Rocket complex IDAS. Source: globalsecurity.org
There is nothing new in the concept of destroying an air enemy from a submarine: artillery guns were able to do this even on submarines of World War II. However, for obvious reasons, it is easier for a submarine not to get involved with enemy aircraft at all and to go to the depths. The appearance of anti-submarine aviation It seriously complicated the situation, especially for helicopters with their ubiquitous sonar buoys. The most obvious countermeasure is a preemptive missile strike. One of the first air defense systems on the submarines put the British.
Blowpipe SLAM (Submarine-Launched Air Missiles). Source: thedrive.com
In 1972, four submarine-launched air missiles (SLMs) mounted on a retractable mast appeared on the HMS Aeneas submarine. The Israelis later installed the same air defense system on one of their submarines. The effectiveness of such systems for underwater fleet somewhat controversial: after all, a submarine has to surface for an attack, exposing itself to attack by both aircraft and surface ships. But in any case, it is better than artillery guns.
An interesting idea is proposed by the French with the A3SM system (Mica SAM) from DCNS. The system is based on a fairly widespread MICA air-to-air missile in NATO countries with a range of up to 20 km and a mass of 112 kilograms. MICA is mounted inside the torpedo hull and, accordingly, does not require special rearrangement of the interior of the submarine. Operators from underwater position (depth of more than 100 meters) track the appearance of sonar buoys of hunting helicopters and launch a torpedo-anti-aircraft missile nesting doll in the direction of the threat. Approaching the zone of the alleged hovering of the helicopter, a torpedo jumps out, and a rocket is already starting from it. According to a similar scheme of the submarine, the Exocet SM39 anti-ship missiles are launched, so there are no fundamental difficulties. Guidance anti-aircraft MICA - automatic thermal imaging. The French from DCNS, in addition to an expensive missile launched from an underwater position, offer the installation of an Mistral air defense system for the submarine’s cabin. The system is similar to the British Blowpipe SLAM and works only from the surface.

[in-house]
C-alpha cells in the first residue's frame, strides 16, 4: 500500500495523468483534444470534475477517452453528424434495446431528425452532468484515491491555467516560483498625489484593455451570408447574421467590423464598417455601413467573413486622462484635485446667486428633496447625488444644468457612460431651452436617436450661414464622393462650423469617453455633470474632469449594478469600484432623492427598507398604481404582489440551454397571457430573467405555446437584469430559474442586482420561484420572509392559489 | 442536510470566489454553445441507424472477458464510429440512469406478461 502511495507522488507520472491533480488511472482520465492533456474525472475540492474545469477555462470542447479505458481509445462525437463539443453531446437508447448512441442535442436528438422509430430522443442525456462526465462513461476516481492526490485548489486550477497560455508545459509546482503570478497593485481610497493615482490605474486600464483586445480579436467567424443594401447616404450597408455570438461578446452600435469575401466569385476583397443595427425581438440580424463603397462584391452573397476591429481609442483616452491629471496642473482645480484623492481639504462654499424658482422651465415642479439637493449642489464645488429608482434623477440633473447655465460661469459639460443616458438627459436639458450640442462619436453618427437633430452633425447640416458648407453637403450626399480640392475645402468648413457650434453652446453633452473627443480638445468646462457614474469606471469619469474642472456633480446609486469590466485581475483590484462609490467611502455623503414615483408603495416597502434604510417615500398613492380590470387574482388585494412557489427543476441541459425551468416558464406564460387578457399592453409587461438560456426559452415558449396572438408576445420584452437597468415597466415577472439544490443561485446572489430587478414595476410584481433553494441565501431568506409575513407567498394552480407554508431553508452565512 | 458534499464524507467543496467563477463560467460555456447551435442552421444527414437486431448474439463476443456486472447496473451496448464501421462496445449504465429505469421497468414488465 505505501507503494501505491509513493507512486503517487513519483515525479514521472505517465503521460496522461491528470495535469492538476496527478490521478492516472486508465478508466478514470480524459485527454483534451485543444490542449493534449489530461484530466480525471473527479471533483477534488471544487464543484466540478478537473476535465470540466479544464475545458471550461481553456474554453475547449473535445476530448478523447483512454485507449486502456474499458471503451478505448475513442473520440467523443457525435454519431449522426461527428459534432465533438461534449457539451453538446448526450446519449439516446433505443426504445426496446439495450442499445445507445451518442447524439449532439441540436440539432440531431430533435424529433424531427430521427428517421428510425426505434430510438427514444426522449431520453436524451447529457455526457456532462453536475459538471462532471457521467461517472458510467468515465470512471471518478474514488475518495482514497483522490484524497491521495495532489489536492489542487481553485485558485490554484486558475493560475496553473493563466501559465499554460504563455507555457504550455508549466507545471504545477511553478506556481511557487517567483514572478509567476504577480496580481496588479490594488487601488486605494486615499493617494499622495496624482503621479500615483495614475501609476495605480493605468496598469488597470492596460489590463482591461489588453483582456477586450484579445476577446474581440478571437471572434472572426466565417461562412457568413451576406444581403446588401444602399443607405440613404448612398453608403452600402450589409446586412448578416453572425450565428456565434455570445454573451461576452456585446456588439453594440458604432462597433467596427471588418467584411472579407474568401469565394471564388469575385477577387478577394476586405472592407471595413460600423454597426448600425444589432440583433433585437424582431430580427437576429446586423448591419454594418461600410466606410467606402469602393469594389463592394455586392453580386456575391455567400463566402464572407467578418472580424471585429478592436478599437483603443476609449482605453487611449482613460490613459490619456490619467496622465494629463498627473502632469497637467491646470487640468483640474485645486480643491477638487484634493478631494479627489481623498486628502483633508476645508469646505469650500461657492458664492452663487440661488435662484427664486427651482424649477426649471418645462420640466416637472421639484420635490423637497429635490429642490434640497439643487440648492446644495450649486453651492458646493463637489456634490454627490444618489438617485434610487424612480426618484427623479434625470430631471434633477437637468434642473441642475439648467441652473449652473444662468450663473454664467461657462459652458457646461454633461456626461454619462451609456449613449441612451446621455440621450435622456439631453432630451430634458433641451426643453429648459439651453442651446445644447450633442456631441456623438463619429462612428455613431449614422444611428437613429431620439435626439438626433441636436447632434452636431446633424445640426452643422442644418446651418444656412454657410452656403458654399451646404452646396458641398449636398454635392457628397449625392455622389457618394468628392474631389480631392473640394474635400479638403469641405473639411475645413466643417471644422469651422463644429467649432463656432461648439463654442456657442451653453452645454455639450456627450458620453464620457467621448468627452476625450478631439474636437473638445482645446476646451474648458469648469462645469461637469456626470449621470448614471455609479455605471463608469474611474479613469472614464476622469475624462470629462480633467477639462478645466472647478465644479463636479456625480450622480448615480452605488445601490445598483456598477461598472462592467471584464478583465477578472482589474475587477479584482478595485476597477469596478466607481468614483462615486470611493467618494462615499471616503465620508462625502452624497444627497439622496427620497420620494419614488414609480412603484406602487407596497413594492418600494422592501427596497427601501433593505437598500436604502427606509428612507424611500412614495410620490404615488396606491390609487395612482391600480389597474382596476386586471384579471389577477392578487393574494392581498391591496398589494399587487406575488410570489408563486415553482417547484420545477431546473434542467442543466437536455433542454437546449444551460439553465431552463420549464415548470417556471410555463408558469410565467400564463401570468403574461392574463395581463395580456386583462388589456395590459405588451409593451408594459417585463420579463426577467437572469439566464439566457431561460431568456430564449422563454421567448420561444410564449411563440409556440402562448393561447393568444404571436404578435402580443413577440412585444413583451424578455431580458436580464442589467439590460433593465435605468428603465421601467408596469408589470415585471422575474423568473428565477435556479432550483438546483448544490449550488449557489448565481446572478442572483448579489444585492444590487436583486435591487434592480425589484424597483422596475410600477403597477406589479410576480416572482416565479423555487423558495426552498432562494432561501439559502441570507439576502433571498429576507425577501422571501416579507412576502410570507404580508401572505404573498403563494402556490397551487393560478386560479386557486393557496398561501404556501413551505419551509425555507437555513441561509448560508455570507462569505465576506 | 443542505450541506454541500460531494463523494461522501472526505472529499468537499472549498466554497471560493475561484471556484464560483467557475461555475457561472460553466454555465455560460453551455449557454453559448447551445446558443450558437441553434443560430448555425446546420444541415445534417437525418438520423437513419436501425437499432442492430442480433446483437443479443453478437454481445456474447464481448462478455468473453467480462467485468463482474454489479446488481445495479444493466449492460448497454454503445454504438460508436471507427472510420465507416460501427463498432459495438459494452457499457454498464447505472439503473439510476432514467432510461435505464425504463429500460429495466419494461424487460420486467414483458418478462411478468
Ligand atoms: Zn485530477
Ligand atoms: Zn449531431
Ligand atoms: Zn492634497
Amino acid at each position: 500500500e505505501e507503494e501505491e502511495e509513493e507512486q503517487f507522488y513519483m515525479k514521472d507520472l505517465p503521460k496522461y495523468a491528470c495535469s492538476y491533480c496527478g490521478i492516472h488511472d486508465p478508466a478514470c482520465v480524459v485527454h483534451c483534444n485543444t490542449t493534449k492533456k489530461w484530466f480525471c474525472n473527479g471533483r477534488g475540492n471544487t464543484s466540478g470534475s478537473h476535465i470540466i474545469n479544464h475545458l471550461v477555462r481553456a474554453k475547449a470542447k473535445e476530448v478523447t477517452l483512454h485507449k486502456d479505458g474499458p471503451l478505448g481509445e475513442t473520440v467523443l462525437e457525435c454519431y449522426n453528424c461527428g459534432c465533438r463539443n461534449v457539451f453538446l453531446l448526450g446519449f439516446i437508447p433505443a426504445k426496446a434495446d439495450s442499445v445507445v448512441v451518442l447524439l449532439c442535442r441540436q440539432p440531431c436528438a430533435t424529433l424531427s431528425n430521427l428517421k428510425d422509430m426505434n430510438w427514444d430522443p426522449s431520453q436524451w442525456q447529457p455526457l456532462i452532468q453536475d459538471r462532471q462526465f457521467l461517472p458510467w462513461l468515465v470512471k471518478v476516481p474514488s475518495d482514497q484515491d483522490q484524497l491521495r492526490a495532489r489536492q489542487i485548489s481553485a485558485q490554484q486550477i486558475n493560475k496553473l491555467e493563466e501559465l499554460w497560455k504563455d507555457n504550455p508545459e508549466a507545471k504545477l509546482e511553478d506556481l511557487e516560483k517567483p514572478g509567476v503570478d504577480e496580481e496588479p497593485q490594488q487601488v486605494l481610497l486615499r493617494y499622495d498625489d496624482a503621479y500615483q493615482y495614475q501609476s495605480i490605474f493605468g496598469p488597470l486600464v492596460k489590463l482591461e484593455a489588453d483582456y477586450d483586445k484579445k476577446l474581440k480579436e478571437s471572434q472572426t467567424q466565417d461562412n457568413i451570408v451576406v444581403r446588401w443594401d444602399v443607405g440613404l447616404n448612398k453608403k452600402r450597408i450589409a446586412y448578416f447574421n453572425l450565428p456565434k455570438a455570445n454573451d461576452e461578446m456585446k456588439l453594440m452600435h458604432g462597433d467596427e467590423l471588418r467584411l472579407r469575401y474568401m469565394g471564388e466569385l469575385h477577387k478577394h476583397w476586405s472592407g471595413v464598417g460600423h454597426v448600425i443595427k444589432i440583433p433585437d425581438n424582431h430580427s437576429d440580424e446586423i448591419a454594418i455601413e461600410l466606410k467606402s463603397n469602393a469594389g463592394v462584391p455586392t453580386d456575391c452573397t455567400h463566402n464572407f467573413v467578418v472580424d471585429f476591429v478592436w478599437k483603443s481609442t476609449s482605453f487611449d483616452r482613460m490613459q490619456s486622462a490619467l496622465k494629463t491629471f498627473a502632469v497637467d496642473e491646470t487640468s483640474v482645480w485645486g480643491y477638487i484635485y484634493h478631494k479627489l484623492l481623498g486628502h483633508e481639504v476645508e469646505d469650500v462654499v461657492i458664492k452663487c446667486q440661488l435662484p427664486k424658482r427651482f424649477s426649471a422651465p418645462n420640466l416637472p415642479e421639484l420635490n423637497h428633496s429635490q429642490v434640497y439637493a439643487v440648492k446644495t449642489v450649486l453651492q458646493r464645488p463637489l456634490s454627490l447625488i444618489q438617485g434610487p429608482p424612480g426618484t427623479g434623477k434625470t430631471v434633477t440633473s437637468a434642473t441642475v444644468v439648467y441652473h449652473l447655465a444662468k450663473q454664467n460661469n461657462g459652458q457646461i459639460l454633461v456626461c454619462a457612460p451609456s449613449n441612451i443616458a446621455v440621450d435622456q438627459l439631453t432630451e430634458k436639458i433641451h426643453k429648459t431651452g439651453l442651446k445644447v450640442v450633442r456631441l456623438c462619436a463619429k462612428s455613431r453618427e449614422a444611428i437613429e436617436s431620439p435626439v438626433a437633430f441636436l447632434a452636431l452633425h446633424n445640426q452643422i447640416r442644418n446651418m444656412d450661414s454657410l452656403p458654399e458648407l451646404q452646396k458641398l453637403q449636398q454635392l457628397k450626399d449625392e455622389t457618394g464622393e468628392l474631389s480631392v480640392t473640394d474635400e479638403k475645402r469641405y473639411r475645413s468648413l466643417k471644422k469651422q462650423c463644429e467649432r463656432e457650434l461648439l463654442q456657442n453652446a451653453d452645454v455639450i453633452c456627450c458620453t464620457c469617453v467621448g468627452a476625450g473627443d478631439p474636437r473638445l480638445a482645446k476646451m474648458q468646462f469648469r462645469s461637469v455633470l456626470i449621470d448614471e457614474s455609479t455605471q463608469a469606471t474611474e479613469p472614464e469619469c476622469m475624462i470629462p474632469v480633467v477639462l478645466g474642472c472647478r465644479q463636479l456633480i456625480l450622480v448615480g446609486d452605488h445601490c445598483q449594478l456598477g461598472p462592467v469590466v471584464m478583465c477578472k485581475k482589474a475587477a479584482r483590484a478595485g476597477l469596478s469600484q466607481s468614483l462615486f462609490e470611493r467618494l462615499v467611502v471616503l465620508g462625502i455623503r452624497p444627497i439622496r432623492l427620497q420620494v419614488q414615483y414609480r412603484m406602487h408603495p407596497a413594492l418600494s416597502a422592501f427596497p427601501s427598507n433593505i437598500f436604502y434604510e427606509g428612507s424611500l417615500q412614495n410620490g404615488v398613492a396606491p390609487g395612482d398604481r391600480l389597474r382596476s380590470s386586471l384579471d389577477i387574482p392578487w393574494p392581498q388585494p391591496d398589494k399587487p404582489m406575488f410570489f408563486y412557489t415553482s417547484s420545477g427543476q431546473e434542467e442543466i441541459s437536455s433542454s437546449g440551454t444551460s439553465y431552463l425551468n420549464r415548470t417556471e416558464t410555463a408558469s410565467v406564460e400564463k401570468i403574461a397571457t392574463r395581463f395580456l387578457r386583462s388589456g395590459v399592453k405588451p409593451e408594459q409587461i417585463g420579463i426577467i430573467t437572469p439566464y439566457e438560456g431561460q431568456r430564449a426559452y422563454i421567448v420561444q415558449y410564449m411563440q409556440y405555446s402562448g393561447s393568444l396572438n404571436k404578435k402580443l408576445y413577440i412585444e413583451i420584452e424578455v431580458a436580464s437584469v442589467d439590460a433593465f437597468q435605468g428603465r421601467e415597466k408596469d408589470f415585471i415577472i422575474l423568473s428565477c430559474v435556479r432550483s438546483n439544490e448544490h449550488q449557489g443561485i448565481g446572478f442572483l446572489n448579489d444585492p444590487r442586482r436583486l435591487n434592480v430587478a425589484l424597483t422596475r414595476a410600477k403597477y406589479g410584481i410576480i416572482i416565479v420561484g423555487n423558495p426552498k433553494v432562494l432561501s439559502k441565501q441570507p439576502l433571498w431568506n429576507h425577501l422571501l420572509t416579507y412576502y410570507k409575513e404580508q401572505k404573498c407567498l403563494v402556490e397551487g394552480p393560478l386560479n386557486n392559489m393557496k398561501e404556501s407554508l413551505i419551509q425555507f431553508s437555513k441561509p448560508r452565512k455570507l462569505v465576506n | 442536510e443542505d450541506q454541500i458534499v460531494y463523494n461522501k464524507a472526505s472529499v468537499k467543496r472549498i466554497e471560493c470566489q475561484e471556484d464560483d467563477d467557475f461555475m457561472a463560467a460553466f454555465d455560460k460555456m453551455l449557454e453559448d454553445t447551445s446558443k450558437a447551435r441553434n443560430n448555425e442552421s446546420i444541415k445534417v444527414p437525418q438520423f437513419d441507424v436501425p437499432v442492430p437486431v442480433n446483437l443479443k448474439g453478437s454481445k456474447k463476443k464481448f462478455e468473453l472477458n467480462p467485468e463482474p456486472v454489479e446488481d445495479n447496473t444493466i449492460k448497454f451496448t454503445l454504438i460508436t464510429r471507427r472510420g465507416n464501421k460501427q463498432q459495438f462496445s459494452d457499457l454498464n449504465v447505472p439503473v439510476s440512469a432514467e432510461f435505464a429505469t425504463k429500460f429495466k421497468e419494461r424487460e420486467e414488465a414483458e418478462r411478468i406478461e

Air defense for submarines A3SM (Mica SAM) from the French DCNS. Source: naval-group.com
Retractable submarine module for recoilless guns Mauser RMK 30. Source: en.wikipedia.org
Conventionally, to combat air targets, you can use the German recoilless remote-controlled gun Mauser RMK 30 with a caliber of 30 mm. The effective firing range reaches 3 km, which allows in particularly successful situations to attack enemy helicopters that hang. Ammunition included high-explosive fragmentation, high-explosive fragmentation incendiary and armor-piercing ammunition. Target designation is carried out using a periscope and a radar station. In 2008, the installation was demonstrated as part of a MURAENA retractable mast with a height of 3 meters and a diameter of 0,8 meters. Later, the Mauser RMK 30 was mounted inside the TRIPLE-M multi-function container, which can also store underwater drones. Initially, the Germans planned to deploy guns on submarines of projects 212A and 212B to combat asymmetric threats (pirates, martyrs' boats and small-sized missile boats). For the same series of submarines, the German industry supplies perhaps the most modern serial system for combating an air enemy - the IDAS missile system.
From the depths of the sea